Back-end programming languages and frameworks
There is a lot more freedom of choice when it comes to back-end development. Many great languages may provide a strong backbone to a web application, such as PHP, Rust, Go, Python, Java, or Ruby. Some of them are general-purpose while the others focus specifically on web development.
For each of the languages, there is a choice of frameworks too, and often more than one. For example:
Laravel framework for PHP development;
Rocket, for Rust;
Gin, for Go;
Django, for Python;
Spring, for Java;
Ruby on Rails, for Ruby;
Express.JS, for Node.JS.
As for the databases, developers like to stick to time-tested tools, like MySQL. The less widespread, purpose-specific choices are PostgreSQL, Microsoft SQL Server, SQLite, MongoDB, Redis, MariaDB, and Oracle.
Web application development costs
The paycheck will wildly vary depending on the project scale. One may decide to learn about web and app development on their own to cut on the costs, which is absolutely realistic, but the time expenditures and the resulting app quality will be unpredictable.
On the other hand, any reputable web development company will gladly finish the task from scratch, only requiring your active engagement as a Product Owner (PO).
In general, there are two most common pricing models: fixed per hour and per project. The former model obliges a PO to cover the individual working hours of every hired team member. The project milestones and deadlines must be thoroughly negotiated. The latter sets a flat price for a clear set of the app features, and clarity is paramount in this case.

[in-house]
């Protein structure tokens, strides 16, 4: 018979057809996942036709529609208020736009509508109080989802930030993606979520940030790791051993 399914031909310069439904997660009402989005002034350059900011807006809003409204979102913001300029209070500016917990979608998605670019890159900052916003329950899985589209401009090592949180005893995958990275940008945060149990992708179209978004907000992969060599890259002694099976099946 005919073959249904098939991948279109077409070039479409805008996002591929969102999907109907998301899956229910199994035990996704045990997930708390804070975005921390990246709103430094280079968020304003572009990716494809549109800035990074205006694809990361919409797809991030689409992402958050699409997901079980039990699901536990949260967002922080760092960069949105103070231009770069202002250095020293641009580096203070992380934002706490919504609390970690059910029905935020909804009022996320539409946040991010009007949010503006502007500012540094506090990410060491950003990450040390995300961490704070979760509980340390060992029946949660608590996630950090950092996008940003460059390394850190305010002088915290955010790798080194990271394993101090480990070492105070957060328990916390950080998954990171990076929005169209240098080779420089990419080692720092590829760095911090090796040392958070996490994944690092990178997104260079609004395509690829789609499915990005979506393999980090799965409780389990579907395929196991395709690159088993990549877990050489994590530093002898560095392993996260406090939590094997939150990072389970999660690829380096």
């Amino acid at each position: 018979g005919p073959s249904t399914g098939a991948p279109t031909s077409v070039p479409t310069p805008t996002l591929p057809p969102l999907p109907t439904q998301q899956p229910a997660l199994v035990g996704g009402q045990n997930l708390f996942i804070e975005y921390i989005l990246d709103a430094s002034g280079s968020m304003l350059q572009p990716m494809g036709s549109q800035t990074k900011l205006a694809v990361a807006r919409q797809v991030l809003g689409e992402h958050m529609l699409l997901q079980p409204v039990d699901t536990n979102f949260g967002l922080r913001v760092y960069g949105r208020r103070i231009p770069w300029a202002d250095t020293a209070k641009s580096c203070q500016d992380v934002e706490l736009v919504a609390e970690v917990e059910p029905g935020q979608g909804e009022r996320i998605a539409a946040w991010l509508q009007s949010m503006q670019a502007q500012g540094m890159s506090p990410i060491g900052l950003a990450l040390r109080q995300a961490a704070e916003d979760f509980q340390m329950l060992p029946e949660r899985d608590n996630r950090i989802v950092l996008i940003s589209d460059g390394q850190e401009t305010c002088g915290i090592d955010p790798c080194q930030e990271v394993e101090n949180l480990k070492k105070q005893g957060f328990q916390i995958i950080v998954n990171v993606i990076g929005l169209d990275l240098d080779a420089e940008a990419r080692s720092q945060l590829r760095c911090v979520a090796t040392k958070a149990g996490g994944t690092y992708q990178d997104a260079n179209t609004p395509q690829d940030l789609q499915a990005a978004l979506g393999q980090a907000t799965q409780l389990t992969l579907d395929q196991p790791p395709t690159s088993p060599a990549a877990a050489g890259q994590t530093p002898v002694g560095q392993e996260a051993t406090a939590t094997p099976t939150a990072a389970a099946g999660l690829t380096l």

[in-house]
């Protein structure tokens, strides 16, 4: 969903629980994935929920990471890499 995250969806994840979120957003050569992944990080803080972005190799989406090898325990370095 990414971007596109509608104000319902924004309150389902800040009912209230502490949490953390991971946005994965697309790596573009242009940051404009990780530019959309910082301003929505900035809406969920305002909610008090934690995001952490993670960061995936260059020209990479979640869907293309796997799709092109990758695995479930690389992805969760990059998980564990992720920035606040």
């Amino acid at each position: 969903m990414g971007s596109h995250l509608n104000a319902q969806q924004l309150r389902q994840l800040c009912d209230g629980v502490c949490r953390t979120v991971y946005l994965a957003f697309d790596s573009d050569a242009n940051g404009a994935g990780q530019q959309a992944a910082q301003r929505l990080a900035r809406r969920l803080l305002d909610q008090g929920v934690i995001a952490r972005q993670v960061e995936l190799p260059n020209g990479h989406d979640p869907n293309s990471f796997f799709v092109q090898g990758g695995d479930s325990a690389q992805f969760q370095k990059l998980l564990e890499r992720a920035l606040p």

The definitions like a “small app” or a "medium-size app" are non-informative, so your only reasonable course of action is to contact a custom web application development company immediately when it comes to determining the price of your app (or an MVP) and its estimated accomplishment date.
You should also know that outsourcing the web application development tasks from the US to Europe would save up to 50% of expenditures. Outsourcing to Ukraine or Poland will cut the costs even further. It does not at all entail the loss of quality. Asian countries like India, Indonesia, Vietnam, and Thailand are also attractive for outsourcing web-based software development.
Do you have an idea for an app? Get in touch, we’ll sort it out together!